Turkey, gender violence, and trolls


Elektra Kostopoulou




The present study examines gender violence in Turkey through the dialectic consideration of patriarchal thinking in the sphere of political symbolism. Our main argument is that the case-study of Turkey should not be treated as an anomaly, but as an expression of broader 21st century political dynamics. From a Greek or even global vantage point, gender violence in Turkey is often presented as an expression of ‘barbarism’ and as a characteristic of socio-economically ‘backward’ societies: a limited perspective that establishes artificial distinctions between the observed and the observer; or, respectively, between the “uncivilized” and the “civilized”. The above angle fully obscures any discussion of patriarchal politics and ideologies in their multifaceted essence. Starting with this realization, the present analysis aims to propose that condemning gender violence only in superficial, selective, or self-serving ways perpetuates artificial divisions that, in essence, serve well the survival of patriarchal thinking. Our counter argument is that, far from constituting the exclusive characteristic of a religion, country, or region, gender violence forms the systemic manifestation of global dynamics and should be examined as such.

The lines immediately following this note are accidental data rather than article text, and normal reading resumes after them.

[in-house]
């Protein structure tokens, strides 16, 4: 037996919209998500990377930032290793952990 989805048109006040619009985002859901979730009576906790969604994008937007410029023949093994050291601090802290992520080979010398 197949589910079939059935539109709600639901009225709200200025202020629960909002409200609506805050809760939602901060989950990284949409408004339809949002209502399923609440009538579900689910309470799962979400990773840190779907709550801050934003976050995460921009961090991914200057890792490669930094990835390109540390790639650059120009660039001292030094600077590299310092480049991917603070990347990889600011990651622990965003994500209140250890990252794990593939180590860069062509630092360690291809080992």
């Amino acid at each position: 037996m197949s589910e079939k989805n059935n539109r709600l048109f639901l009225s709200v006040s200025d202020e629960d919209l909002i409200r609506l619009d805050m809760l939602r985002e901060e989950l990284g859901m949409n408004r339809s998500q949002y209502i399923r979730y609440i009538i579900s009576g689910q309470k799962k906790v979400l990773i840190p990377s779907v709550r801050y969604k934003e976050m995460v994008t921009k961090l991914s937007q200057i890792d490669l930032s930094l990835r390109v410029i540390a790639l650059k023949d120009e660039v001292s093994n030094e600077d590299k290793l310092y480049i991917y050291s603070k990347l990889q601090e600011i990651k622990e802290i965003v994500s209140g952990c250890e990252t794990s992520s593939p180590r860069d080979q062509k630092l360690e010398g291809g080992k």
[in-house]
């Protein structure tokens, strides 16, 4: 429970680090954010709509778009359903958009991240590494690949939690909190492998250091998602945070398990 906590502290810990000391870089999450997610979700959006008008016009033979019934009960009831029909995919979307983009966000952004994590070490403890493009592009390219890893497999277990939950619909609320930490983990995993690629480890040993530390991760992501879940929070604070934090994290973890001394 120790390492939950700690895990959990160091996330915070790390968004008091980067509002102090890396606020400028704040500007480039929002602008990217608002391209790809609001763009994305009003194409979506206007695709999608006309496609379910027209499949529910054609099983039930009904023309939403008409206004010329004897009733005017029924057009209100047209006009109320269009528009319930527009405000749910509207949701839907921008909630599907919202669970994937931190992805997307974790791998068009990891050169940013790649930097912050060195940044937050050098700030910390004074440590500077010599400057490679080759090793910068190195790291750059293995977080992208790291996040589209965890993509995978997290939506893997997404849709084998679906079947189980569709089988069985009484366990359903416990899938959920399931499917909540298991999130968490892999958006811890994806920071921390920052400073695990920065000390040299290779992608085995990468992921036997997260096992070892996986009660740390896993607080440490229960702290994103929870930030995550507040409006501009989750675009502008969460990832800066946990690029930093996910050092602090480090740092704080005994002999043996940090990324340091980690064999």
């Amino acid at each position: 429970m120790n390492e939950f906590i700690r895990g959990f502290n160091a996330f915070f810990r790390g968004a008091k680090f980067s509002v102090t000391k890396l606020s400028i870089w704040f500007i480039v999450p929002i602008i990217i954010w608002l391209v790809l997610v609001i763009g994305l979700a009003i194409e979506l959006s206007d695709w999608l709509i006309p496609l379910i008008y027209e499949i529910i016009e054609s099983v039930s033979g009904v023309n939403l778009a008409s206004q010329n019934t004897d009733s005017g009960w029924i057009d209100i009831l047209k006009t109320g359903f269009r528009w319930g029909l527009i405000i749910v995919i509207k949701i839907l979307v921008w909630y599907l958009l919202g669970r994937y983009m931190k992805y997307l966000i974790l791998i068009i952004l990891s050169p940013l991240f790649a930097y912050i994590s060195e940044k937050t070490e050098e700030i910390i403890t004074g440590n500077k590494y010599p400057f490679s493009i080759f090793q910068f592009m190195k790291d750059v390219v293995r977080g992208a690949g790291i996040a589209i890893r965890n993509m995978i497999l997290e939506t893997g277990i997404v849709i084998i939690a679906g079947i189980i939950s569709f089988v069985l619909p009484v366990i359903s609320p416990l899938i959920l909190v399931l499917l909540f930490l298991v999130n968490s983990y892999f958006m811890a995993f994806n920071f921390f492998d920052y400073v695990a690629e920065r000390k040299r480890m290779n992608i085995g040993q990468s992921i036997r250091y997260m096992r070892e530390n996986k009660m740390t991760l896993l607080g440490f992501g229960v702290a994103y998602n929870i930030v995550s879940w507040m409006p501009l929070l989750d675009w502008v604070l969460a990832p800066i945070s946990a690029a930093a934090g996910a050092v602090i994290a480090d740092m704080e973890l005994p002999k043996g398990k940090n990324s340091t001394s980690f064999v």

Dr. Elektra Kostopoulou joined the Federated Department of History (Rutgers University and NJIT) in 2017. Her courses, research, and publications focus on population movements, conflict, and coexistence in the Eastern Mediterranean from the late Ottoman Empire to the present.